I also wanted to add that many people in Greene HAVE seen the film and the responses that I have heard have been positive. Remember that our family comes from Greene which is why we went there. Chuck, the farmer that we rented our acre from just came to Washington with us where we showed the film on Capitol Hill.

Ethan Book said...

Trace, Aaron, and all...

I do understand completely what you both are saying. I do understand the importance of getting the backers and that it is also about getting the "city folks" informed about their food and where it is coming from. I will stand by my feeling that it is the farmers that need to be convinced that there is an alternative ... I go through this as I talk to people about raising grassfed beef and starting a pastoral farm (as in pastures not Pastors).

And, I will give credit where credit is due. I am glad to hear that many in Greene, IA have seen the film. Also, I found out yesterday that it will be played at the Practical Farmers of Iowa Annual Conference this January (which I won't be able to attend). I heard from a friend that works with the PFI that she was very impressed and that it wasn't very pushy or preachy (just as you said Aaron). Maybe the advertisement of the quotes about Algore and Michael Moore just got my Midwestern Christian hackles up ... I will admit that could be the case. As I mentioned before, I'm really looking forward to getting a chance to see this and would gladly help set up a viewing if there is a possibility. I have not been persuaded one way or the other yet, just stating some of the things I felt after watching the preview and surfing the site.

Thanks again for all the comments and checking out the blog. I encourage both of you to continue coming back and passing along this blog to others interested in different ideas when it comes to farmer. I am all about farming differently!

Aaron said...

Thanks for saying that Ethan. You know there are about a million people it seems writing about this film (or what people want to read into it...) out there these days. And the first time that I have felt motivated to chime in has been on your blog. I think that's because of the sense of inquiry and balance and maybe even contradiction in some of your ideas about food and farming.

I guess I felt like that in a larger sense that you and I were in the same camp in that we aren't polemicists (despite the marketers trying to sell King Corn by comparing it to those very polemical films that got your hackles up) and that we're trying to figure things out for ourselves. I can assure you that no one is paying me to do what I do and while I'm sure you and I would agree on some things and disagree on others, I really like the sense that we both feel there is worth in engagement. Why would you have started a blog otherwise and why would I have made a film...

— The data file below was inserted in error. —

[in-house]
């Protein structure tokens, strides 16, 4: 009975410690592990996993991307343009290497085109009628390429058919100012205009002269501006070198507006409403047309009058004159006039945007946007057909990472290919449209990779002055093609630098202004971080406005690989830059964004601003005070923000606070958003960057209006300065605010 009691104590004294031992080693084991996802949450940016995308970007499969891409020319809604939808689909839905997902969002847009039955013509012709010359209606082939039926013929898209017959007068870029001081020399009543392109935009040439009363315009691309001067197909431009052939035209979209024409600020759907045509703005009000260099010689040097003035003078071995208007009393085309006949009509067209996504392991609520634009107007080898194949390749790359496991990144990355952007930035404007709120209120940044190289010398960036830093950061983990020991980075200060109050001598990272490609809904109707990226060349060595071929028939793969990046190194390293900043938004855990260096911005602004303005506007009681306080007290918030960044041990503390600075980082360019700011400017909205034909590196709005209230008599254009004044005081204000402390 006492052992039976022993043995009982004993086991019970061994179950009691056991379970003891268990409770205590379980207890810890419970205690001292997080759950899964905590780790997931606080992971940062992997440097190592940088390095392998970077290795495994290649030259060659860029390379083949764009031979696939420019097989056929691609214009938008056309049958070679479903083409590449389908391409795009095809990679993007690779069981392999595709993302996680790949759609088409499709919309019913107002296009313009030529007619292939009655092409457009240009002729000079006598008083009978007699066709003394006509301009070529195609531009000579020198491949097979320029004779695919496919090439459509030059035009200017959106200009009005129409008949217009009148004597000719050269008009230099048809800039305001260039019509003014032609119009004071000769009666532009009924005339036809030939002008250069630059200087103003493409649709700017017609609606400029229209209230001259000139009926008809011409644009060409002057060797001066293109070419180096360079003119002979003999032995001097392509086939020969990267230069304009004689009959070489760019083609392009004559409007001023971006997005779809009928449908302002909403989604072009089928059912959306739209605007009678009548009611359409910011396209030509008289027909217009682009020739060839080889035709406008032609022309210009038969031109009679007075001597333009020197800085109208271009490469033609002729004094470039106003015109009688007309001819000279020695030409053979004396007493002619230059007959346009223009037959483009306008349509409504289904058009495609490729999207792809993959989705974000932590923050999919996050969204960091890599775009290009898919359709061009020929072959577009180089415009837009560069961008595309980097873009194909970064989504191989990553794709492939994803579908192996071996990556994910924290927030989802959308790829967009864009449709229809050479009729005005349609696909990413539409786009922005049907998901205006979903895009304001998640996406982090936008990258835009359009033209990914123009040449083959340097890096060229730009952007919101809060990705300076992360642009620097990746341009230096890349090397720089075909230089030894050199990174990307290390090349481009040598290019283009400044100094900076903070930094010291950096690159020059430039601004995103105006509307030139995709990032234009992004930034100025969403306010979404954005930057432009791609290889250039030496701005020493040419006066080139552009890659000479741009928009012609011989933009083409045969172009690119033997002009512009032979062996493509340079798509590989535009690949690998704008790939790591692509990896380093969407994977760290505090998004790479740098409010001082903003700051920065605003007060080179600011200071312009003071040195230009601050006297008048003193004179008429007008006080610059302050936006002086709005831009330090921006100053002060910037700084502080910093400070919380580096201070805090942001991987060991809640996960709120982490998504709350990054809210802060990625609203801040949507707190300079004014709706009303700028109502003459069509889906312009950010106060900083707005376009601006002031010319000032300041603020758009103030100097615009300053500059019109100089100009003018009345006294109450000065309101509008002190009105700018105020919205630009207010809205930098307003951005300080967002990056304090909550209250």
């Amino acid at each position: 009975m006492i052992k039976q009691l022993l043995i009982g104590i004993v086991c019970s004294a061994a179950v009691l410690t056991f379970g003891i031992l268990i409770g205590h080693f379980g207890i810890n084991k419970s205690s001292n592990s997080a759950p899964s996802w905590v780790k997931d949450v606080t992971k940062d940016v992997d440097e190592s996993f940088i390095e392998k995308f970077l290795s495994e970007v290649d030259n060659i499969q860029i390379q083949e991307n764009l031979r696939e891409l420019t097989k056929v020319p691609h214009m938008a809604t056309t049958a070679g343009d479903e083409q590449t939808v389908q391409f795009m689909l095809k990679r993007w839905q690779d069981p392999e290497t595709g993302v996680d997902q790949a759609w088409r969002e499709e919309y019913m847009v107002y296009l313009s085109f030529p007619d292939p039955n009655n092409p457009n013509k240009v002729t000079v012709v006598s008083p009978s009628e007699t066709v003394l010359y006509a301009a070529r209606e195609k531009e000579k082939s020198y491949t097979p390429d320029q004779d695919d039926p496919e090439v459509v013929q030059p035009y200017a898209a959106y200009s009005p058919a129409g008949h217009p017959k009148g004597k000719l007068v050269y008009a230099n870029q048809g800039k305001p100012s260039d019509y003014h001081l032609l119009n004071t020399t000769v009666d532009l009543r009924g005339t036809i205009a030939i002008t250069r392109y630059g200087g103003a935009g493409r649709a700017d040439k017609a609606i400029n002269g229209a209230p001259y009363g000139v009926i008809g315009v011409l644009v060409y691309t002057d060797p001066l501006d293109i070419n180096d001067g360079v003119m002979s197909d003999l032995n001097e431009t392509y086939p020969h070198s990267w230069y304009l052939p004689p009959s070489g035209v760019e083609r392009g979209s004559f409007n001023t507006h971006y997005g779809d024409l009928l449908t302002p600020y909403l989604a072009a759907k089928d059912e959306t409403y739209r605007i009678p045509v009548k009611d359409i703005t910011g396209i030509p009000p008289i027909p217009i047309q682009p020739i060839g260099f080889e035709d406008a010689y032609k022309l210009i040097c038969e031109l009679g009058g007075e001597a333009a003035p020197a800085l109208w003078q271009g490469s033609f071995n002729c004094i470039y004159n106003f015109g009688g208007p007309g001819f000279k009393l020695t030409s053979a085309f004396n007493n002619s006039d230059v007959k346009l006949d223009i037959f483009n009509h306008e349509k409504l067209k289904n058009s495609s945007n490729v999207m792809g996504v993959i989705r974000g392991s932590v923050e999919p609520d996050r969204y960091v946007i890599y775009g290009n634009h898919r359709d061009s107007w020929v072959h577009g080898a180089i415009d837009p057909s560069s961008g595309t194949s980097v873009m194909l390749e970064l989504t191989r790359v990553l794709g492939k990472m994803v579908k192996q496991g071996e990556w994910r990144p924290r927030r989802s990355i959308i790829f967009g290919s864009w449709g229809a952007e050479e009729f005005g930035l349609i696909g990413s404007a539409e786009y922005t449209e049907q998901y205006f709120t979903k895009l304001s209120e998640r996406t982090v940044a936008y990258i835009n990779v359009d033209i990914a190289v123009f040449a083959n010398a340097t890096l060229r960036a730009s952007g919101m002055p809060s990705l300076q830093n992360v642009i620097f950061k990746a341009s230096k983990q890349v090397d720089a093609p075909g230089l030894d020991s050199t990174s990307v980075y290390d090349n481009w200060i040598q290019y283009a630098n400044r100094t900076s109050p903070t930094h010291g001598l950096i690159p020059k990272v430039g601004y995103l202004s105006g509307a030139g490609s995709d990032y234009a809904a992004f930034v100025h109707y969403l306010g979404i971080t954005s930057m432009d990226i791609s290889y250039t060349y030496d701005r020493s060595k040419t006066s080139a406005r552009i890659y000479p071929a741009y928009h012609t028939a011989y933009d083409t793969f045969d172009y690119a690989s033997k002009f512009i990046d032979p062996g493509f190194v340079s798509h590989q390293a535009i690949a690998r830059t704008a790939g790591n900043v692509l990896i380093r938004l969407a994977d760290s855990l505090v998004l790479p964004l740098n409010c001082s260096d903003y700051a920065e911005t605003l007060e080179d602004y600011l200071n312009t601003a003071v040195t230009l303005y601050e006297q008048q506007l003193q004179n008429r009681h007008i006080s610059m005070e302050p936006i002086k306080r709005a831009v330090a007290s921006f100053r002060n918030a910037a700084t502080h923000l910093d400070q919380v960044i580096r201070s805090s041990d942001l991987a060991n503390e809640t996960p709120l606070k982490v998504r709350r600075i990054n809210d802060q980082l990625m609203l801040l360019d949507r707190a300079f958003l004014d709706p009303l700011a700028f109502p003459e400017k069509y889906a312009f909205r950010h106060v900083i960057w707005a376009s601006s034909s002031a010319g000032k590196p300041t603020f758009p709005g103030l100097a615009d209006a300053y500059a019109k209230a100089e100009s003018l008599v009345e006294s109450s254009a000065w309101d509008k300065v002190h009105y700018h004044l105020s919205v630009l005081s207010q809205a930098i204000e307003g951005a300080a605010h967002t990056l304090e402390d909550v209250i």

"Pastor" and "pasture" and "pastoral" of course are all related etymologically. And I think spiritually as well. Not just from the lamb of God origins, or the sense of pastor as sheppard but in the sense that there is a divinity to God's creatures living as designed...grazing animals eating grass on pasture for example. I'm not a vegetarian but I believe that we should all be eating food - whether plant or animal - that lived with dignity. To me that means a steer that ate what God designed for them to eat which is God's green grass.

Steven said...

This is what's really got me sold on grass-fed meat.

Previously I might have answered someone that told me about the health consequences of overfeeding corn to cattle and hogs by saying that it is worth doing because of the cheapness of the food. That would be from my capitalistic side.
And I might have answered someone that told me about the economic and logistic problems with feeding confined animals by saying, well, at least we get plenty of cheap and health meat.
But when it's not economical (without subsidies) to feed confined animals grain, and it's also bad for the animals health to eat it and bad for our health to eat the meat... well... what's left to justify the whole process?

To me it just seems like we've tinkered with God's plan for us to the point that nothing is right and natural anymore. Instead of trying to improve on God's creation we should just realize how he set things up to work and use it to our advantage.
If he covered a huge portion of the earth in grass and we can't eat the grass, then why are we covering the earth in corn and soy beans (things we can eat) and then feeding it to animals?

Sorry, I'm just rambling now.

Ethan Book said...

Everyone-

Thanks for all of the comments on this topic. It has me really thinking and examining my ideas. Like you both mentioned Steven and Aaron the wonderful design of God's creation has a lot to do with the way I want to do things on my farm (when it completely happens). I look forward to a continued exchange of ideas through this blog and other sources!

Trace said...

I think the great part about documentaries like King Corn is that the screenings are almost always followed by some sort of discussion. Folks can ask questions, make comments and find out how other people in the room react to the ideas presented in the film. Documentary film has a certain power to bring out some great ideas and make movement towards change seem a little easier. Or it might affirm that we are on the right track. Either way, it gets folks talking.

Abby said...

Super Size me was made by Mogan Spurlock, not Michael Moore.